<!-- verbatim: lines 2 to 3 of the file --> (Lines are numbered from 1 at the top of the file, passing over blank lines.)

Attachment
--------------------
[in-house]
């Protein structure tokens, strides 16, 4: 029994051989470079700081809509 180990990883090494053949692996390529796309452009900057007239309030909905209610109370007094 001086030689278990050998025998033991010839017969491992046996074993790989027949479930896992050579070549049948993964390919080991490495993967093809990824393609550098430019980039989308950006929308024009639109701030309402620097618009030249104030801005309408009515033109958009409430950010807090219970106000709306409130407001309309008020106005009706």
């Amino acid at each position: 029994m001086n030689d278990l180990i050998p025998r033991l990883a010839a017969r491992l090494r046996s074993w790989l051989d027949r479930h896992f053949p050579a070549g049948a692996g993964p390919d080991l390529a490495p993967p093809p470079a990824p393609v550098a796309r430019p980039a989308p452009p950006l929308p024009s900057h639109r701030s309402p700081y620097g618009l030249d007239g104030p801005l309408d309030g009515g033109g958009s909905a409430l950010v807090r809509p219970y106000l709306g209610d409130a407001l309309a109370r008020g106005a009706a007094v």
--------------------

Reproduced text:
């Protein structure tokens, strides 16, 4: 029994051989470079700081809509 180990990883090494053949692996390529796309452009900057007239309030909905209610109370007094 001086030689278990050998025998033991010839017969491992046996074993790989027949479930896992050579070549049948993964390919080991490495993967093809990824393609550098430019980039989308950006929308024009639109701030309402620097618009030249104030801005309408009515033109958009409430950010807090219970106000709306409130407001309309008020106005009706």
């Amino acid at each position: 029994m001086n030689d278990l180990i050998p025998r033991l990883a010839a017969r491992l090494r046996s074993w790989l051989d027949r479930h896992f053949p050579a070549g049948a692996g993964p390919d080991l390529a490495p993967p093809p470079a990824p393609v550098a796309r430019p980039a989308p452009p950006l929308p024009s900057h639109r701030s309402p700081y620097g618009l030249d007239g104030p801005l309408d309030g009515g033109g958009s909905a409430l950010v807090r809509p219970y106000l709306g209610d409130a407001l309309a109370r008020g106005a009706a007094v």